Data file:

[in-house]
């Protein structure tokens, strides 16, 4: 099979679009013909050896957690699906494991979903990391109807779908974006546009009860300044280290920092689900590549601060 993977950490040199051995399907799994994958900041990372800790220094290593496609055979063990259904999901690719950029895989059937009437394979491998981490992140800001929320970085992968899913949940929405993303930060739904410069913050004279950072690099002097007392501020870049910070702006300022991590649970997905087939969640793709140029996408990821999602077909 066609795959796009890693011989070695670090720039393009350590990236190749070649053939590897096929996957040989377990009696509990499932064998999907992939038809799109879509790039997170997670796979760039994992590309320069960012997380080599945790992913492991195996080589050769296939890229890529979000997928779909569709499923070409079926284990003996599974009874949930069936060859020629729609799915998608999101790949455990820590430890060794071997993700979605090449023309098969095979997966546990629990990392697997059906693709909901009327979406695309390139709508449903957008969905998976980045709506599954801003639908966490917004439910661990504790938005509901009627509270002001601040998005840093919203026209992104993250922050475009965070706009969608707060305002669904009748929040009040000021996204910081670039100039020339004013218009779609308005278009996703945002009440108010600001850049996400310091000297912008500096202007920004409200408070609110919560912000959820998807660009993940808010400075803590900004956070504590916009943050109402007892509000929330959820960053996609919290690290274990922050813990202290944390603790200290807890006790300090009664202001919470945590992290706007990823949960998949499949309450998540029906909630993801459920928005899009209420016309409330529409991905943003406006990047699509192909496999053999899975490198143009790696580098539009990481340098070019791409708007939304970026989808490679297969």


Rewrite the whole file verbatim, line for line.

[in-house]
């Protein structure tokens, strides 16, 4: 099979679009013909050896957690699906494991979903990391109807779908974006546009009860300044280290920092689900590549601060 993977950490040199051995399907799994994958900041990372800790220094290593496609055979063990259904999901690719950029895989059937009437394979491998981490992140800001929320970085992968899913949940929405993303930060739904410069913050004279950072690099002097007392501020870049910070702006300022991590649970997905087939969640793709140029996408990821999602077909 066609795959796009890693011989070695670090720039393009350590990236190749070649053939590897096929996957040989377990009696509990499932064998999907992939038809799109879509790039997170997670796979760039994992590309320069960012997380080599945790992913492991195996080589050769296939890229890529979000997928779909569709499923070409079926284990003996599974009874949930069936060859020629729609799915998608999101790949455990820590430890060794071997993700979605090449023309098969095979997966546990629990990392697997059906693709909901009327979406695309390139709508449903957008969905998976980045709506599954801003639908966490917004439910661990504790938005509901009627509270002001601040998005840093919203026209992104993250922050475009965070706009969608707060305002669904009748929040009040000021996204910081670039100039020339004013218009779609308005278009996703945002009440108010600001850049996400310091000297912008500096202007920004409200408070609110919560912000959820998807660009993940808010400075803590900004956070504590916009943050109402007892509000929330959820960053996609919290690290274990922050813990202290944390603790200290807890006790300090009664202001919470945590992290706007990823949960998949499949309450998540029906909630993801459920928005899009209420016309409330529409991905943003406006990047699509192909496999053999899975490198143009790696580098539009990481340098070019791409708007939304970026989808490679297969």